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SEC Shadow Trading Case Breaks Ground – But There Remains a Trail to Blaze

A California Court recently allowed the Securities and Exchange Commission (the “SEC” or “Commission”) to proceed with its first insider trading prosecution based on a theory of “shadow trading.”[1] On January 14, 2022, Judge William H. Orrick, sitting in the District Court for the Northern District of California, issued a ruling denying defendant’s motion to dismiss the SEC’s civil action, which alleges a single violation of Section 10(b) of the Securities and Exchange Act of 1934.[2]

Shadow Trading

Shadow trading is a term recently coined in an academic article to describe when “corporate insiders attempt to circumvent insider trading restrictions by using their private information to facilitate trading in economically linked firms.”[3]  The article, Shadow Trading, published in the Accounting Review in October of 2020, was released roughly 10 months prior to the SEC suing Matthew Panuwat, a former securities broker who served as a business development manager for Medivation Inc., a biopharmaceutical company.

The SEC avers that Panuwat learned of the pending acquisition of Medivation by a large pharmaceutical company, Inc. through his position at Medivation prior to the public announcement of the deal.  The complaint alleges that Panuwat then purchased out-of-the-money short-term call options for the common stock of Incyte Corporation, an unrelated company that was positioned similarly in the market to Medivation.

Insider Trading – Misappropriation Theory

The Commission’s action turns on its claim that Panuwat “misappropriated Medivation’s confidential information” to buy securities “whose value he anticipated would materially increase when the Medivation acquisition announcement became public.”[4]

Courts currently recognize two distinct theories of liability for insider trading.  The “classical” theory is implicated when a corporate insider trades in his or her own company’s securities based on material non-public information.[5]  This theory, however, does not apply because Panuwat did not execute any transactions in Medivation securities. The second is the “misappropriation” theory, first recognized by the Supreme Court in United States v. O'Hagan, which is implicated when a person “misappropriates confidential information for securities trading purposes, in breach of a duty owed to the source of the information.”[6]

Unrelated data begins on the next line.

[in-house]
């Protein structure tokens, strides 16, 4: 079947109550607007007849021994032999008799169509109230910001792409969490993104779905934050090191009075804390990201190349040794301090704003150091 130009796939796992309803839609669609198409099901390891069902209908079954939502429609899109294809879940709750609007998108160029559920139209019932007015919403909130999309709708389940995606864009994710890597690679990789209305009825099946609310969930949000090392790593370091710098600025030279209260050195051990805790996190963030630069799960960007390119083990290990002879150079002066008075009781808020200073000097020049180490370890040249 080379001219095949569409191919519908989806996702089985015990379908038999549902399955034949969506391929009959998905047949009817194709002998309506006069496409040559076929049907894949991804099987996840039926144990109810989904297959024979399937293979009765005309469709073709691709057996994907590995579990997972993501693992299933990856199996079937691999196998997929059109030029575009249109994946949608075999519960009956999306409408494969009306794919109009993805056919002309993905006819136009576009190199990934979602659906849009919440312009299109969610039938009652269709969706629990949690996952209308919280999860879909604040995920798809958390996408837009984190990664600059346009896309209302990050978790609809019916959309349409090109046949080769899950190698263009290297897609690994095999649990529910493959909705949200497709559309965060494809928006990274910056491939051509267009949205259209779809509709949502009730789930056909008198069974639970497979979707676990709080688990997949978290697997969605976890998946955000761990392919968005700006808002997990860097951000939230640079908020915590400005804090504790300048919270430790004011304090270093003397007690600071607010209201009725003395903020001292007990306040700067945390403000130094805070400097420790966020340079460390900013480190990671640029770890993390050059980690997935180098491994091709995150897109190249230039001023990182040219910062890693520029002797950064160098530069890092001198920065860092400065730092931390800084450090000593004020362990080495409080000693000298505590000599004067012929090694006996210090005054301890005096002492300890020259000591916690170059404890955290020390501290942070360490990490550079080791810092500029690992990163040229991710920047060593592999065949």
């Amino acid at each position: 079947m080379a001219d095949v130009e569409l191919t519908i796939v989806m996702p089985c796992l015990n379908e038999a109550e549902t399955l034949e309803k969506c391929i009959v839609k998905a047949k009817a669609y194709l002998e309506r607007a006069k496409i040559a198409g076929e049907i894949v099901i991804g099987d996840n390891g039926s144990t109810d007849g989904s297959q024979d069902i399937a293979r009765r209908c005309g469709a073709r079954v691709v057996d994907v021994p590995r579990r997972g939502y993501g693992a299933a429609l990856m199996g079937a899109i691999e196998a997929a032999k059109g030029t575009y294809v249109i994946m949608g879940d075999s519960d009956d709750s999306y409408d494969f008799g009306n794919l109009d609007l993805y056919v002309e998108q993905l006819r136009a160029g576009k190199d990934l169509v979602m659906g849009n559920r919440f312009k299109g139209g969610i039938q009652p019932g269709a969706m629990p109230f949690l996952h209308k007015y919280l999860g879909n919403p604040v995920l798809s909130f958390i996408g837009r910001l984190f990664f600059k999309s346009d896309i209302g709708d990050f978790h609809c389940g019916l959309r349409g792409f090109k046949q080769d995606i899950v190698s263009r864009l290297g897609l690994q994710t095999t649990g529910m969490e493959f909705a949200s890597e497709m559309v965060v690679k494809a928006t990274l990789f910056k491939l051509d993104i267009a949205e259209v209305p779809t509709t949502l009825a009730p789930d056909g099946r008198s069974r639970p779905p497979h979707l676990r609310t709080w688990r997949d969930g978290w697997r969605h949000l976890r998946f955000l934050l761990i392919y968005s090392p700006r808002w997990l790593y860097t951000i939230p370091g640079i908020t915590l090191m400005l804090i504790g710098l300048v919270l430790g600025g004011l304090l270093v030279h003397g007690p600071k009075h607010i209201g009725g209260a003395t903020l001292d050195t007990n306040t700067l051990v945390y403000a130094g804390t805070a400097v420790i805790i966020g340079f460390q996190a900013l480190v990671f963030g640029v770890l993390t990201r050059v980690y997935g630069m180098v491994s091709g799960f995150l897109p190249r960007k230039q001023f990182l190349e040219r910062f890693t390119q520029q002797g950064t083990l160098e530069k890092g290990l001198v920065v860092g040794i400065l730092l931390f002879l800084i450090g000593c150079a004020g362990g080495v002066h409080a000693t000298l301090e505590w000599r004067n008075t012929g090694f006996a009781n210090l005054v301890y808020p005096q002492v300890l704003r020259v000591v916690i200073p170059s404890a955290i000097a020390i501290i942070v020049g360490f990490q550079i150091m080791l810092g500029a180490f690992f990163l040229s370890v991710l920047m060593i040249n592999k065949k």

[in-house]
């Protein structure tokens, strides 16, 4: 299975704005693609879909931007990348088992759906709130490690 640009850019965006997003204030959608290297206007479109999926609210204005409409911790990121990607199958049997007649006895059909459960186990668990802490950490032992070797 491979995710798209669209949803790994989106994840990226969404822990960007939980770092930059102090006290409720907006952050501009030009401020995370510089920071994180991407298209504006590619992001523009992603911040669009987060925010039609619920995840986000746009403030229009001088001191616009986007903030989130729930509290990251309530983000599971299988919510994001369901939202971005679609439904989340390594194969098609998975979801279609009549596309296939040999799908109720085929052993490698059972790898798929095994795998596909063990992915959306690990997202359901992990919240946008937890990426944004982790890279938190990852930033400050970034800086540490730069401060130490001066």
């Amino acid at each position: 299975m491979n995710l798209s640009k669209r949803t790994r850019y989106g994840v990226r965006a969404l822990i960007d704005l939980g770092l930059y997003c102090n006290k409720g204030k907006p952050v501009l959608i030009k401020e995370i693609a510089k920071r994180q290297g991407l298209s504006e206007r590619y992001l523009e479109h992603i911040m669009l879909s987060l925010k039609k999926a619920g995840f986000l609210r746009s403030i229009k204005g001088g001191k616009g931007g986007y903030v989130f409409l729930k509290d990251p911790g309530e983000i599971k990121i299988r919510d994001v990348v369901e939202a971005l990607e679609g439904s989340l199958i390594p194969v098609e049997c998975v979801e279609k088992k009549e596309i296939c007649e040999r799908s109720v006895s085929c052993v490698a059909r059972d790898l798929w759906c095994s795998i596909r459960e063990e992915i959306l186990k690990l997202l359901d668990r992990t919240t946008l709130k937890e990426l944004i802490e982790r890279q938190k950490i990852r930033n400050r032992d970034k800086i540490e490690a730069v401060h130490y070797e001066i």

In this instance, the duty owed by Panuwat to Medivation arose from the company’s insider trading policy.  While Panuwat sought to claim that Medivation’s policy did not preclude him from trading in other companies’ securities, the court found this argument unavailing, pointing to the “plain language of the policy,” which stated:

you may be in a position to profit financially by buying or selling or in some other way dealing in the Company’s securities … or the securities of another publicly traded company, including all significant collaborators, customers, partners, suppliers, or competitors of the Company. … For anyone to use such information to gain personal benefit…is illegal.[7]

One notable conclusion of the Shadow Trading article was that shadow trading occurs less frequently at firms that include the type of restrictions that Medivation’s policy did, rather than simply prohibiting trading in the issuer’s own securities.[8]

With this case highlighting the risk of future enforcement actions, we may see companies update their insider trading policies to include prohibitions of shadow trading, similar to what was included in Medivation’s own policies.

Due Process – Adequate Notice